After watching Chinatown recently for my film noir class, I have honestly thought of little else. Before seeing this film, many of my friends had warned me of the lasting effect it had on them. Someone told me they had never been so emotionally affected by a film before, ergo I spent that morning preparing myself mentally for an emotional rollercoaster. Sitting down in class as my professor dimmed the lights and spoke briefly about the powerful score of the film, I waited expectantly to “feel all the feels”—a phrase commonly used by my friend to describe intense movies. What ensued, however, was not entirely what I expected. Though I was enraptured throughout the entire film, I did not experience any sort of emotional turmoil for what I thought was the majority of Jake’s experience. I loved the music, the cinematography, the characters, and the plot, but I felt no real deep emotion for anything that had taken place on screen.
Then the last 10-15 minutes happened.
Watching Jake’s futile attempts to save Evelyn paired with John Huston’s terrifying character enveloping his incest conceived daughter as gunshots are fired and the camera slowly dollies away to a bird’s eye view, I felt so emotionally drained I couldn’t barely move. The last scenes of this film, starting with Evelyn’s revelation of her “daughter and her sister,” brought me close to tears not out of sorrow, but because of the incredible weight pressing deeper and deeper on my chest resulting from the relentless corruption of this film. Polanski offers no release for the audience, repressing any glimmer of hope for Jake’s future and sanity after he is told to just “forget it.” I almost couldn’t believe how repulsed and weighted down I felt after watching this movie, and what amazed me was how Polanski achieves this in only the last 15 minutes of the film. With the film’s opening credits paired with the weighted melancholy held in the prolonged notes of the trombone, I instantly felt a sense of longing in sorrow. Throughout the film, I tried to foresee exactly how the tone of the score correlated to the plot, and Polanski makes this extremely clear with the last scene. The longing and sorrow present in the music comes from Jake’s inability to escape the corruption of Chinatown, and his desire to pull himself away from all he has seen. Demonstrating no redemption for any of the characters, Jake must resort to attempting to forget. He cannot escape the past and all that Chinatown symbolizes for him, and this perfectly encapsulates the theme of so many classic film noir. I feel that Huston would have been proud to be in this film and portray such a disgusting villain, as the reality of film noir does not rely on the “the stuff dreams are made of.” Just as the Maltese Falcon emphasizes the futility of man’s attempt to achieve a better life and remove oneself from their current situation, Chinatown focuses on Jake’s stasis and does not allow him to achieve and experience an escape from his past.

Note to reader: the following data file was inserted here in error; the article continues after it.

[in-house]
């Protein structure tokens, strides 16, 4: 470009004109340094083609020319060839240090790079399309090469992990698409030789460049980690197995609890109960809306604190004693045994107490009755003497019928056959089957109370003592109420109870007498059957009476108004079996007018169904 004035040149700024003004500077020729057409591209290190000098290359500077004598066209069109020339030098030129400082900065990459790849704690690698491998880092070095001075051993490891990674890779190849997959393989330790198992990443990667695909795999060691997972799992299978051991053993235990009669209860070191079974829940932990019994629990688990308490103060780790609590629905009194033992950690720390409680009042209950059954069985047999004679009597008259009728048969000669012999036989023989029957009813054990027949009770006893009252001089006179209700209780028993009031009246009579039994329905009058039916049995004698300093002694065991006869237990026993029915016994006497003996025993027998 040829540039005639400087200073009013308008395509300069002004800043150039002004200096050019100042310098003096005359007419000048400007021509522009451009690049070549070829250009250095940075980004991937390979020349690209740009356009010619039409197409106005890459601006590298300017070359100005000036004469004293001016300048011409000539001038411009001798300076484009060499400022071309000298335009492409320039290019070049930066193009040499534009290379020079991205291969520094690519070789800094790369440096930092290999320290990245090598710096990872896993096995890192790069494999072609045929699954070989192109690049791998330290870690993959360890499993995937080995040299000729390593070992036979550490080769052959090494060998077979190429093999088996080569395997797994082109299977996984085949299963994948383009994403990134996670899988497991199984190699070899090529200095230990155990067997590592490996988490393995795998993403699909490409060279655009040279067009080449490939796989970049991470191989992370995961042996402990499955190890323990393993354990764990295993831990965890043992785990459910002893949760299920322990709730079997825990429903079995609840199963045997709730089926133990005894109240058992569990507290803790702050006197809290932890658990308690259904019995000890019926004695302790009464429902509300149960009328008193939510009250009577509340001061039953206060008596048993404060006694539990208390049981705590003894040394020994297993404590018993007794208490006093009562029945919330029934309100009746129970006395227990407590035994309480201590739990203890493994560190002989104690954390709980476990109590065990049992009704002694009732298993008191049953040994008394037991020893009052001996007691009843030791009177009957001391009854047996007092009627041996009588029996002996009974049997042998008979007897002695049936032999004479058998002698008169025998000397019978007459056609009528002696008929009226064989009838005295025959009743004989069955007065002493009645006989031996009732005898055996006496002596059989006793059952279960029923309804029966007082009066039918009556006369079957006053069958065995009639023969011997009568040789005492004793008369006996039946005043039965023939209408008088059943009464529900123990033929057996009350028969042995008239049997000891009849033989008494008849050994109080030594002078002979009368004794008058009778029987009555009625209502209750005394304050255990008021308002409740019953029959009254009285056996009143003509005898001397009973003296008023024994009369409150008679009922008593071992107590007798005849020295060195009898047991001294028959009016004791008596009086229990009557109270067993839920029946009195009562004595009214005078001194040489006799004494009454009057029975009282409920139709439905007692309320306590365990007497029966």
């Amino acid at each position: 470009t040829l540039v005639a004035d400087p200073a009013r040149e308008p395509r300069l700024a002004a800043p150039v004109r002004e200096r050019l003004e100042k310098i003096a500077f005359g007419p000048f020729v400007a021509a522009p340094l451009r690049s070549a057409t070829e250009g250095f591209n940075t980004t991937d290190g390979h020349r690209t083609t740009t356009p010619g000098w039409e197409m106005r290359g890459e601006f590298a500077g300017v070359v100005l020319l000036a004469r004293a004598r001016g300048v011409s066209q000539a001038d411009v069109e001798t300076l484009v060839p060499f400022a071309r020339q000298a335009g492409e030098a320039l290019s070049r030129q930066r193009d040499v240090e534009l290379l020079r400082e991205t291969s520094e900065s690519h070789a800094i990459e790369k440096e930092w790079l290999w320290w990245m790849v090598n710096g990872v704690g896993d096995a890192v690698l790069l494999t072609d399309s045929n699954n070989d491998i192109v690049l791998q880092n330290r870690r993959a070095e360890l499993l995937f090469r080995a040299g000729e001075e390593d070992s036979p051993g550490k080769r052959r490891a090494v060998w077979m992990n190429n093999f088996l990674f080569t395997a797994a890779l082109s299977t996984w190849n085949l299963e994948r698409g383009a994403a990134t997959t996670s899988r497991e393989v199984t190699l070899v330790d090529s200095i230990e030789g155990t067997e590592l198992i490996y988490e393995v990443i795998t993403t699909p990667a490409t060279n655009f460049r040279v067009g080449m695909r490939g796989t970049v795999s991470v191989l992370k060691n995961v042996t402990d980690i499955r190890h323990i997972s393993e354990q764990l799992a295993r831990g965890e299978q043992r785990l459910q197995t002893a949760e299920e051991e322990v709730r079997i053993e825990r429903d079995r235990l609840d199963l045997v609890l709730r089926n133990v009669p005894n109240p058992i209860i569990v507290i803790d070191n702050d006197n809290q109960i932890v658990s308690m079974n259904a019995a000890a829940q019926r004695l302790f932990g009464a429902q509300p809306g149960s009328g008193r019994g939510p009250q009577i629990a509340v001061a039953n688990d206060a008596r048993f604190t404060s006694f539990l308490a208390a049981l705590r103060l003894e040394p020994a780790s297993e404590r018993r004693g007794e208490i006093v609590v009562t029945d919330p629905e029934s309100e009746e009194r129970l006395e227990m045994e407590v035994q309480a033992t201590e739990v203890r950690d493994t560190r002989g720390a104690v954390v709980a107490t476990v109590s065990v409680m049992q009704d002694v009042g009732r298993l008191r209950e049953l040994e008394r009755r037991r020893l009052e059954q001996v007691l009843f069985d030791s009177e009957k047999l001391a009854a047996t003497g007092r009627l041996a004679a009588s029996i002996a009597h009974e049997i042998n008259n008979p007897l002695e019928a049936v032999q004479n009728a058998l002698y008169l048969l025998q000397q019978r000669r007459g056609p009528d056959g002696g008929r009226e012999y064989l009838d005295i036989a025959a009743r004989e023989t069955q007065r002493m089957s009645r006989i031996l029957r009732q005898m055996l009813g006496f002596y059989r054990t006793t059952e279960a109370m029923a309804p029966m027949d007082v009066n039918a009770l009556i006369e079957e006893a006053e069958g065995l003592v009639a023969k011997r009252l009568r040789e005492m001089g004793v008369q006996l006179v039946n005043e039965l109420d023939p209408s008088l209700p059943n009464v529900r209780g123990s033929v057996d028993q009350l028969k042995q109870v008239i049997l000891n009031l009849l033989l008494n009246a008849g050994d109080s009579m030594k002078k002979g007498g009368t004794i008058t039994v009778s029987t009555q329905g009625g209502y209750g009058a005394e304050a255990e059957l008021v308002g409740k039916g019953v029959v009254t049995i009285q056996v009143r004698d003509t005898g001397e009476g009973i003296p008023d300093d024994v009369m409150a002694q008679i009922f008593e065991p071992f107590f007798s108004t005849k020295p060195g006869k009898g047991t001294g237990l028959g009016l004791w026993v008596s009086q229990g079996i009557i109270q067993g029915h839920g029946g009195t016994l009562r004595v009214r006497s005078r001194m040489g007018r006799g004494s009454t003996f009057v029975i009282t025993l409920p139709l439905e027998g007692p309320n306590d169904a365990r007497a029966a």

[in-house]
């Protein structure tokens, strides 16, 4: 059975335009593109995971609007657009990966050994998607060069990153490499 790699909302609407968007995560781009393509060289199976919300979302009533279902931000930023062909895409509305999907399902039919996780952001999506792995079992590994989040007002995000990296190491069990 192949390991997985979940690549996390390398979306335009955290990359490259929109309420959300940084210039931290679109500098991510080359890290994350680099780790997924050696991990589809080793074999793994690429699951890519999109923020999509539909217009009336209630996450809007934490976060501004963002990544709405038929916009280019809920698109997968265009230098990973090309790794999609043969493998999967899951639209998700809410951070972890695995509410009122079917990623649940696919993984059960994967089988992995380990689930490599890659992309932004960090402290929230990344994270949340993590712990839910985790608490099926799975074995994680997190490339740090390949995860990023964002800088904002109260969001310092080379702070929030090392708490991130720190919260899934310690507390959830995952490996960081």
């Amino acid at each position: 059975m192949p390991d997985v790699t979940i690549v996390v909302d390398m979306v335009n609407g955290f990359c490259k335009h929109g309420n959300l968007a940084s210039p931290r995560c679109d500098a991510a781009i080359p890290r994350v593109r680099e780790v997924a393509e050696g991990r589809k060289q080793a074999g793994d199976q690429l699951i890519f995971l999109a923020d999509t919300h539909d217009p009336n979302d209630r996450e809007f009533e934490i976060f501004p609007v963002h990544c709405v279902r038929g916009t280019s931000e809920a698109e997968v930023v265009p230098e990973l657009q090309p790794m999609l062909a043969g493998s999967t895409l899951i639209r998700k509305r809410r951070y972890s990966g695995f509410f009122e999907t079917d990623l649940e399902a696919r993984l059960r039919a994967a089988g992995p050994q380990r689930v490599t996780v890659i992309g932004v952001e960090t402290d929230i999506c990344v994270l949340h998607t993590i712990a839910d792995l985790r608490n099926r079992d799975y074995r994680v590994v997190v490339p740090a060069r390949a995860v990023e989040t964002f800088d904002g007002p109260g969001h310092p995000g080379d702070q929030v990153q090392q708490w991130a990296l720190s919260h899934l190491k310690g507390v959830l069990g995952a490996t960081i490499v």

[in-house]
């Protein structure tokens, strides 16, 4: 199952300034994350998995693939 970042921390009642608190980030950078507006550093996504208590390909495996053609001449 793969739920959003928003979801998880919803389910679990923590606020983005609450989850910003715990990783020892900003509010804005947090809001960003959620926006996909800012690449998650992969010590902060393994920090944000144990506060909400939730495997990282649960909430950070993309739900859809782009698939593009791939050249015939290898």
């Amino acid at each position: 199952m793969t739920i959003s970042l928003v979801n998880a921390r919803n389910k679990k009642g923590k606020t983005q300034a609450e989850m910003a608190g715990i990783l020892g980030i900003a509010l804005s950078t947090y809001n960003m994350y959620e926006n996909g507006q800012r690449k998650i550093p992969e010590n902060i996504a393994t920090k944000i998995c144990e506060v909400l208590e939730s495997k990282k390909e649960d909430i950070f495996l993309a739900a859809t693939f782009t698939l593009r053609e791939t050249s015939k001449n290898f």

There are only a few films I have seen that have left me truly speechless and unable to carry out normal social interactions afterwards. The first few that come to mind are Room, American History X, and now Chinatown, and I will never forget the powerful affect they have had on me. After I saw Room, I went to bed at 7pm because I was so emotionally drained. After American History X, I sat in the dark room where I watched it for over an hour just ruminating on what I had seen. After Chinatown, I had to leave the group dinner I attended directly after and go sit by myself alone on Davis Field. I told my friend that I couldn’t think of anything else and I couldn’t figure out why I was so affected by it, and she very simply replied, “Well, that’s why you like film so much, isn’t it?” That almost immobile feeling truly is why I love film so much, and my recent experience with Chinatown reminded me of the unrelenting power they are capable of.